My (nearly) “all-in-one” go-to track, “La Roca” from Sera Una Noche’s second album, La Segunda (MA Recordings), puts all the pieces together in one track. It opens with lusciously swooning bandoneón, bowed cello, bass clarinet, and a softly-malleted bass drum. As the bass drum holds rhythm in the background, we get a series of solos: harmonica, then cello. This is one of the most harmonically rich, spectrally diverse, spatially abundant, and texturally complicated tracks I’ve ever heard, and the PM-2 was able to unravel it all really well – and better than just about any moving coil set, save for the Senny HD-800s. Textures came through unfettered, harmonic spectra shone with no sense of restriction, the low frequency depth and impact were astounding, and the mids were as luscious as homemade hot chocolate.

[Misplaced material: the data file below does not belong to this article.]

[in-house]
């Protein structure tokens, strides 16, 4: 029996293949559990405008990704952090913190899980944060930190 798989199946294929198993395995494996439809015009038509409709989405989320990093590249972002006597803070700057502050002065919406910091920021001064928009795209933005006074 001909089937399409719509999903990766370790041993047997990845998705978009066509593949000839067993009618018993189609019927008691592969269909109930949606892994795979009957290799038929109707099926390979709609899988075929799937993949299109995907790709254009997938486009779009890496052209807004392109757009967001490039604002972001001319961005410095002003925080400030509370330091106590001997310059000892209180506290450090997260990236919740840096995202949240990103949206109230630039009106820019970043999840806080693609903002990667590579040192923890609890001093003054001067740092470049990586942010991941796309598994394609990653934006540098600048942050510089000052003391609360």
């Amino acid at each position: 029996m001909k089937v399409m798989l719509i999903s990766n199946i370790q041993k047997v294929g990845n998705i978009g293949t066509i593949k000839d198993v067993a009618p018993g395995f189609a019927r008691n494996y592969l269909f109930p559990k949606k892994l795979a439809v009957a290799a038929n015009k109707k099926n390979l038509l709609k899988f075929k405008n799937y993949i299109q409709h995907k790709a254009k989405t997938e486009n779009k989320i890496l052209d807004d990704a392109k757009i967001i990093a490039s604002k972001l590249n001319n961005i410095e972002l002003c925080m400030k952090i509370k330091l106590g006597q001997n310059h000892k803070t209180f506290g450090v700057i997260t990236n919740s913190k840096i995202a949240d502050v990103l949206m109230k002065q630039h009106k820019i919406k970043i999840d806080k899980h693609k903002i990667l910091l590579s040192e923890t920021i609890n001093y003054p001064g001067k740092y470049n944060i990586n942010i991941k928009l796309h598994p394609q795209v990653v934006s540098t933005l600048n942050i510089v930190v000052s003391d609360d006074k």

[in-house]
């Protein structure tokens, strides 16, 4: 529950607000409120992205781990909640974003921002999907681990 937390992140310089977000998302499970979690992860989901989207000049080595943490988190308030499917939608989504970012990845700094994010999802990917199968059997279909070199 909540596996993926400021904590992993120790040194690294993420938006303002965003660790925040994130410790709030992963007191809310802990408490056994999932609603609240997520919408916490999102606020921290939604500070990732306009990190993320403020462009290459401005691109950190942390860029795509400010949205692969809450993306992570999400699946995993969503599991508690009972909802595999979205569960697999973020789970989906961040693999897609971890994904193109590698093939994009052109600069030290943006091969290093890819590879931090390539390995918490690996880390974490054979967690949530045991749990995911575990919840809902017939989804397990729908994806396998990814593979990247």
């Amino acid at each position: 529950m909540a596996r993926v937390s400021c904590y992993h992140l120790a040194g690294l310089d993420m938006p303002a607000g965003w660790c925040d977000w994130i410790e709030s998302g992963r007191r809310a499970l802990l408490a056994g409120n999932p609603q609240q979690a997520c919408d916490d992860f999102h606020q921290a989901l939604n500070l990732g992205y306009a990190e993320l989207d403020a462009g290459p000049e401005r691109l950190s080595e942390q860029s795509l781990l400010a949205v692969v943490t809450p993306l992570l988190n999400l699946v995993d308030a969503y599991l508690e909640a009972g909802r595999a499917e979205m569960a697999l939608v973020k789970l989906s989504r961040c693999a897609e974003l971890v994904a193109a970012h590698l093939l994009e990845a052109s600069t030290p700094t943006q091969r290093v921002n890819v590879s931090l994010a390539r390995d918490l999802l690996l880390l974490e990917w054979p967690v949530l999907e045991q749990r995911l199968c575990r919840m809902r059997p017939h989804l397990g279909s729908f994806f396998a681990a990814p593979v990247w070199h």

One thing to note is that the PM-2 doesn’t seem able to parse spatial information as well as some much more expensive headphones, and here I’m thinking about the LCD-XC or LCD-3, for instance. This seems to be where the PM-2 begins to show its limitations against the pricier competition: soundstaging width and depth, and instrument separation. By comparison, the PM-2 comes off as more focused and intense. It’s not that the PM-2 sounds strained, but rather that its tendency toward a more narrow soundstage can sometimes feel too intense on some recordings that may already be more narrowly mixed.
Both Calling Down The Sky and Temple of the Invisible by Robert Rich were not as immersively expansive or as deeply rendered as they are typically when I’m using either the LCD-3 or the XC, but the PM-2 was still really satisfying to listen through, and did a fantastic job regardless. Everything’s just a little closer together within the soundstage, but there’s no obvious sense of restraint from the PM-2.